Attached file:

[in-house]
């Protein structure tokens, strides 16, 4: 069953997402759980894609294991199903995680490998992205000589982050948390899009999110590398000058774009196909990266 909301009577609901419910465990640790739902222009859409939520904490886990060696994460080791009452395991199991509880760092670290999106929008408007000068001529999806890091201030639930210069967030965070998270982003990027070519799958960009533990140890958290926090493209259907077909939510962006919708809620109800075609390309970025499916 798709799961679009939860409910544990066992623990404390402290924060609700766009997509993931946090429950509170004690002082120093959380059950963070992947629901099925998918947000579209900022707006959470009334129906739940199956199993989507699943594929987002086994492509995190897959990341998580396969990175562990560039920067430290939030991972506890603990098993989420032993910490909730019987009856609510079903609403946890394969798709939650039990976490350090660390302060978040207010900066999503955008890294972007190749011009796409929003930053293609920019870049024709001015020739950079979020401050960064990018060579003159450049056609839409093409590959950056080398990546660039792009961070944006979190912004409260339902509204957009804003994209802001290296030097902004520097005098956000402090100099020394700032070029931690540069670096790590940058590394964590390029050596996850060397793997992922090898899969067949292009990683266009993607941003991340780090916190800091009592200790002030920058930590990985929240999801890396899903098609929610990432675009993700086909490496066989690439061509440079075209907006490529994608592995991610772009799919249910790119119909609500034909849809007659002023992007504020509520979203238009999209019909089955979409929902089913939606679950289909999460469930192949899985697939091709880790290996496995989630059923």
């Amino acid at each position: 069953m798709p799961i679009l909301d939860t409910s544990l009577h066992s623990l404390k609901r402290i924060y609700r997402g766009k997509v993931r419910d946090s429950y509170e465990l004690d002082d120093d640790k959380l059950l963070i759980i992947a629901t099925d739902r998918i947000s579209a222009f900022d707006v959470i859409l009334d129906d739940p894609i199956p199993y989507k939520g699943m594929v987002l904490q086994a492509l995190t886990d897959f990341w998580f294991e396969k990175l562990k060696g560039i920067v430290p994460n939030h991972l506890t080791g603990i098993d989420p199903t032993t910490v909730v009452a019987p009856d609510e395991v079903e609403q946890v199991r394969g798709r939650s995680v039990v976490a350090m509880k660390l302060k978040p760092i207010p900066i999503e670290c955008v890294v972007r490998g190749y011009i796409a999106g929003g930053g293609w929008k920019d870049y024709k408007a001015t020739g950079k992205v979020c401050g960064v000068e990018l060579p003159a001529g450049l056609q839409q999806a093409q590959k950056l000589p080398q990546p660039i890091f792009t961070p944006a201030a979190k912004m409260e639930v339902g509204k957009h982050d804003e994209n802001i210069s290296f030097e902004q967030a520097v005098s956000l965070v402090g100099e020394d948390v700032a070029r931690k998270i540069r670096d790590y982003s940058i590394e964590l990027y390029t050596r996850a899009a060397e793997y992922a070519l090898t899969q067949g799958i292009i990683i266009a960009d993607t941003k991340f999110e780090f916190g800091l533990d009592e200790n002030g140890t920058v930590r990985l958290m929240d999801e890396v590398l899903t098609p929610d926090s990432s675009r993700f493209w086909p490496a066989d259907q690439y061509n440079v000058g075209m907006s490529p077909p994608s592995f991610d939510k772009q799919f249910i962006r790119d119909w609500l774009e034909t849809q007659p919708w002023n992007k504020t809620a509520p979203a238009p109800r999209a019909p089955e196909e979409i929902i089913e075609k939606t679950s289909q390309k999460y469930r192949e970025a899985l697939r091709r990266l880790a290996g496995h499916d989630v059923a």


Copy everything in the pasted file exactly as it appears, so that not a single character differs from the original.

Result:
[in-house]
């Protein structure tokens, strides 16, 4: 069953997402759980894609294991199903995680490998992205000589982050948390899009999110590398000058774009196909990266 909301009577609901419910465990640790739902222009859409939520904490886990060696994460080791009452395991199991509880760092670290999106929008408007000068001529999806890091201030639930210069967030965070998270982003990027070519799958960009533990140890958290926090493209259907077909939510962006919708809620109800075609390309970025499916 798709799961679009939860409910544990066992623990404390402290924060609700766009997509993931946090429950509170004690002082120093959380059950963070992947629901099925998918947000579209900022707006959470009334129906739940199956199993989507699943594929987002086994492509995190897959990341998580396969990175562990560039920067430290939030991972506890603990098993989420032993910490909730019987009856609510079903609403946890394969798709939650039990976490350090660390302060978040207010900066999503955008890294972007190749011009796409929003930053293609920019870049024709001015020739950079979020401050960064990018060579003159450049056609839409093409590959950056080398990546660039792009961070944006979190912004409260339902509204957009804003994209802001290296030097902004520097005098956000402090100099020394700032070029931690540069670096790590940058590394964590390029050596996850060397793997992922090898899969067949292009990683266009993607941003991340780090916190800091009592200790002030920058930590990985929240999801890396899903098609929610990432675009993700086909490496066989690439061509440079075209907006490529994608592995991610772009799919249910790119119909609500034909849809007659002023992007504020509520979203238009999209019909089955979409929902089913939606679950289909999460469930192949899985697939091709880790290996496995989630059923």
């Amino acid at each position: 069953m798709p799961i679009l909301d939860t409910s544990l009577h066992s623990l404390k609901r402290i924060y609700r997402g766009k997509v993931r419910d946090s429950y509170e465990l004690d002082d120093d640790k959380l059950l963070i759980i992947a629901t099925d739902r998918i947000s579209a222009f900022d707006v959470i859409l009334d129906d739940p894609i199956p199993y989507k939520g699943m594929v987002l904490q086994a492509l995190t886990d897959f990341w998580f294991e396969k990175l562990k060696g560039i920067v430290p994460n939030h991972l506890t080791g603990i098993d989420p199903t032993t910490v909730v009452a019987p009856d609510e395991v079903e609403q946890v199991r394969g798709r939650s995680v039990v976490a350090m509880k660390l302060k978040p760092i207010p900066i999503e670290c955008v890294v972007r490998g190749y011009i796409a999106g929003g930053g293609w929008k920019d870049y024709k408007a001015t020739g950079k992205v979020c401050g960064v000068e990018l060579p003159a001529g450049l056609q839409q999806a093409q590959k950056l000589p080398q990546p660039i890091f792009t961070p944006a201030a979190k912004m409260e639930v339902g509204k957009h982050d804003e994209n802001i210069s290296f030097e902004q967030a520097v005098s956000l965070v402090g100099e020394d948390v700032a070029r931690k998270i540069r670096d790590y982003s940058i590394e964590l990027y390029t050596r996850a899009a060397e793997y992922a070519l090898t899969q067949g799958i292009i990683i266009a960009d993607t941003k991340f999110e780090f916190g800091l533990d009592e200790n002030g140890t920058v930590r990985l958290m929240d999801e890396v590398l899903t098609p929610d926090s990432s675009r993700f493209w086909p490496a066989d259907q690439y061509n440079v000058g075209m907006s490529p077909p994608s592995f991610d939510k772009q799919f249910i962006r790119d119909w609500l774009e034909t849809q007659p919708w002023n992007k504020t809620a509520p979203a238009p109800r999209a019909p089955e196909e979409i929902i089913e075609k939606t679950s289909q390309k999460y469930r192949e970025a899985l697939r091709r990266l880790a290996g496995h499916d989630v059923a």